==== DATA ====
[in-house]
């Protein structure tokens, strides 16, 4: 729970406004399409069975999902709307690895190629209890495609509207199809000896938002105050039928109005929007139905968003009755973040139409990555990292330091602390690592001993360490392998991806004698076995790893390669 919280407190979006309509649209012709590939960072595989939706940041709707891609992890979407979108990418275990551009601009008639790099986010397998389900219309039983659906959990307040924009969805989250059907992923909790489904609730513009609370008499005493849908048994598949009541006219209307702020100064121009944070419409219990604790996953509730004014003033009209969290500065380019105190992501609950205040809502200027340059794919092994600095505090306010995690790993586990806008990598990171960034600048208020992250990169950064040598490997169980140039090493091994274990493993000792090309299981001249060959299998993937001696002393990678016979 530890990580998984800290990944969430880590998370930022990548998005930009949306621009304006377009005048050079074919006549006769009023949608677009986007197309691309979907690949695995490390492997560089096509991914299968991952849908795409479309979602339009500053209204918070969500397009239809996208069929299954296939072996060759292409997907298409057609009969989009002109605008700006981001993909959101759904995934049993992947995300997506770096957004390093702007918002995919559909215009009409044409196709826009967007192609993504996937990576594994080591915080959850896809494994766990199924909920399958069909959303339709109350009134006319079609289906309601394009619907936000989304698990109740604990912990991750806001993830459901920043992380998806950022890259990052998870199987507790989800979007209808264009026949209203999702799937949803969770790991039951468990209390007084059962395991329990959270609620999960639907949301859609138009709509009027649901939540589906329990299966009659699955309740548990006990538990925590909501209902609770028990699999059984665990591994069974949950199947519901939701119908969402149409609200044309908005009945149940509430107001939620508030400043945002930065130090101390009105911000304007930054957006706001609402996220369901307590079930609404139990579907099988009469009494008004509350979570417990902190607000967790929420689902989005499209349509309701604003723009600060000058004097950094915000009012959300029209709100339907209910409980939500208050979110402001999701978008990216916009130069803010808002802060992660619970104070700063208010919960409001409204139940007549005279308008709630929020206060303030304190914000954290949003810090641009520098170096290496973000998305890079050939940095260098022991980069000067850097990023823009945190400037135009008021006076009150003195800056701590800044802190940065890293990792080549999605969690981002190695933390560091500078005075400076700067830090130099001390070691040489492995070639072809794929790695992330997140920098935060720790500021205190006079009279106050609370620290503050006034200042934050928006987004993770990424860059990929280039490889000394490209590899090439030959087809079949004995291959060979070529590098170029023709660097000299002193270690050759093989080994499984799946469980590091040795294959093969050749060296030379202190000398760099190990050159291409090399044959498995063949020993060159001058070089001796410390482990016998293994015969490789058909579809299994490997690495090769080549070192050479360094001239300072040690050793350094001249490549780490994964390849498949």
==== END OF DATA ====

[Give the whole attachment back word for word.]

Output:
[in-house]
């Protein structure tokens, strides 16, 4: 729970406004399409069975999902709307690895190629209890495609509207199809000896938002105050039928109005929007139905968003009755973040139409990555990292330091602390690592001993360490392998991806004698076995790893390669 919280407190979006309509649209012709590939960072595989939706940041709707891609992890979407979108990418275990551009601009008639790099986010397998389900219309039983659906959990307040924009969805989250059907992923909790489904609730513009609370008499005493849908048994598949009541006219209307702020100064121009944070419409219990604790996953509730004014003033009209969290500065380019105190992501609950205040809502200027340059794919092994600095505090306010995690790993586990806008990598990171960034600048208020992250990169950064040598490997169980140039090493091994274990493993000792090309299981001249060959299998993937001696002393990678016979 530890990580998984800290990944969430880590998370930022990548998005930009949306621009304006377009005048050079074919006549006769009023949608677009986007197309691309979907690949695995490390492997560089096509991914299968991952849908795409479309979602339009500053209204918070969500397009239809996208069929299954296939072996060759292409997907298409057609009969989009002109605008700006981001993909959101759904995934049993992947995300997506770096957004390093702007918002995919559909215009009409044409196709826009967007192609993504996937990576594994080591915080959850896809494994766990199924909920399958069909959303339709109350009134006319079609289906309601394009619907936000989304698990109740604990912990991750806001993830459901920043992380998806950022890259990052998870199987507790989800979007209808264009026949209203999702799937949803969770790991039951468990209390007084059962395991329990959270609620999960639907949301859609138009709509009027649901939540589906329990299966009659699955309740548990006990538990925590909501209902609770028990699999059984665990591994069974949950199947519901939701119908969402149409609200044309908005009945149940509430107001939620508030400043945002930065130090101390009105911000304007930054957006706001609402996220369901307590079930609404139990579907099988009469009494008004509350979570417990902190607000967790929420689902989005499209349509309701604003723009600060000058004097950094915000009012959300029209709100339907209910409980939500208050979110402001999701978008990216916009130069803010808002802060992660619970104070700063208010919960409001409204139940007549005279308008709630929020206060303030304190914000954290949003810090641009520098170096290496973000998305890079050939940095260098022991980069000067850097990023823009945190400037135009008021006076009150003195800056701590800044802190940065890293990792080549999605969690981002190695933390560091500078005075400076700067830090130099001390070691040489492995070639072809794929790695992330997140920098935060720790500021205190006079009279106050609370620290503050006034200042934050928006987004993770990424860059990929280039490889000394490209590899090439030959087809079949004995291959060979070529590098170029023709660097000299002193270690050759093989080994499984799946469980590091040795294959093969050749060296030379202190000398760099190990050159291409090399044959498995063949020993060159001058070089001796410390482990016998293994015969490789058909579809299994490997690495090769080549070192050479360094001239300072040690050793350094001249490549780490994964390849498949």